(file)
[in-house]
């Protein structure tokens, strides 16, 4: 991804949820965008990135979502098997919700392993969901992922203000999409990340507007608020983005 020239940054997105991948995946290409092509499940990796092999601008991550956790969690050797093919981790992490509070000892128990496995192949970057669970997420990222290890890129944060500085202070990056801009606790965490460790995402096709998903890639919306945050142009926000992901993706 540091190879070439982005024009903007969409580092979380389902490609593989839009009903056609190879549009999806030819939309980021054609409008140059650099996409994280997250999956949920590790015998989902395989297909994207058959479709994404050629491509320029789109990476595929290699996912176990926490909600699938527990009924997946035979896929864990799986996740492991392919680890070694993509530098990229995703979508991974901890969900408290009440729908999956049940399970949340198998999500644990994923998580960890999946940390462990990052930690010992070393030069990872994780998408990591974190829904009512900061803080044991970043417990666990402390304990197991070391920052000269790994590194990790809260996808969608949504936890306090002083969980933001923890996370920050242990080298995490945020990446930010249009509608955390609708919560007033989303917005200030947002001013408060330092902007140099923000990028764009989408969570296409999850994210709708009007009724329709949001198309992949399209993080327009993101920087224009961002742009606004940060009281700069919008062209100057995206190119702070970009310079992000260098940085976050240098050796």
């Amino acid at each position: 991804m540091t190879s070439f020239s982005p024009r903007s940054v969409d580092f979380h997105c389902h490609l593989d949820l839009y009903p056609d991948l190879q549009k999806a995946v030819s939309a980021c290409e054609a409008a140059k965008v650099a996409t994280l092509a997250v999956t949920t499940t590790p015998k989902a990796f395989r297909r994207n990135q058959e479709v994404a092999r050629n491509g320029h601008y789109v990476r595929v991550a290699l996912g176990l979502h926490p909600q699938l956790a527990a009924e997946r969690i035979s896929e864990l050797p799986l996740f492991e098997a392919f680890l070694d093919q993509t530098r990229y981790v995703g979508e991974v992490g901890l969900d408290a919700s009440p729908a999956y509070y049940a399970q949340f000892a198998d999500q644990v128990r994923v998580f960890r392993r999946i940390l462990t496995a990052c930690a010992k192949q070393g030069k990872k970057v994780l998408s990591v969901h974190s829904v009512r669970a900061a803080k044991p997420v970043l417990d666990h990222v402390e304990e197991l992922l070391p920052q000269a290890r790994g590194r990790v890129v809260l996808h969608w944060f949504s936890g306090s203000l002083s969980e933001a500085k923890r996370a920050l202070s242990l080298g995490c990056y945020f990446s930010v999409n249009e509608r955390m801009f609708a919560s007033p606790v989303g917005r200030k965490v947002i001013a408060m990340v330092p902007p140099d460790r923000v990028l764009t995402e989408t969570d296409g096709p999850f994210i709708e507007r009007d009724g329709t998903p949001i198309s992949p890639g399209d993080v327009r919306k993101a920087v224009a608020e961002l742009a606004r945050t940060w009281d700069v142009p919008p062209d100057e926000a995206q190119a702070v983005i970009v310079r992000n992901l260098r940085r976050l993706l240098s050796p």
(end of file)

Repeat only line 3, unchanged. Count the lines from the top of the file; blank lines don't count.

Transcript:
């Amino acid at each position: 991804m540091t190879s070439f020239s982005p024009r903007s940054v969409d580092f979380h997105c389902h490609l593989d949820l839009y009903p056609d991948l190879q549009k999806a995946v030819s939309a980021c290409e054609a409008a140059k965008v650099a996409t994280l092509a997250v999956t949920t499940t590790p015998k989902a990796f395989r297909r994207n990135q058959e479709v994404a092999r050629n491509g320029h601008y789109v990476r595929v991550a290699l996912g176990l979502h926490p909600q699938l956790a527990a009924e997946r969690i035979s896929e864990l050797p799986l996740f492991e098997a392919f680890l070694d093919q993509t530098r990229y981790v995703g979508e991974v992490g901890l969900d408290a919700s009440p729908a999956y509070y049940a399970q949340f000892a198998d999500q644990v128990r994923v998580f960890r392993r999946i940390l462990t496995a990052c930690a010992k192949q070393g030069k990872k970057v994780l998408s990591v969901h974190s829904v009512r669970a900061a803080k044991p997420v970043l417990d666990h990222v402390e304990e197991l992922l070391p920052q000269a290890r790994g590194r990790v890129v809260l996808h969608w944060f949504s936890g306090s203000l002083s969980e933001a500085k923890r996370a920050l202070s242990l080298g995490c990056y945020f990446s930010v999409n249009e509608r955390m801009f609708a919560s007033p606790v989303g917005r200030k965490v947002i001013a408060m990340v330092p902007p140099d460790r923000v990028l764009t995402e989408t969570d296409g096709p999850f994210i709708e507007r009007d009724g329709t998903p949001i198309s992949p890639g399209d993080v327009r919306k993101a920087v224009a608020e961002l742009a606004r945050t940060w009281d700069v142009p919008p062209d100057e926000a995206q190119a702070v983005i970009v310079r992000n992901l260098r940085r976050l993706l240098s050796p």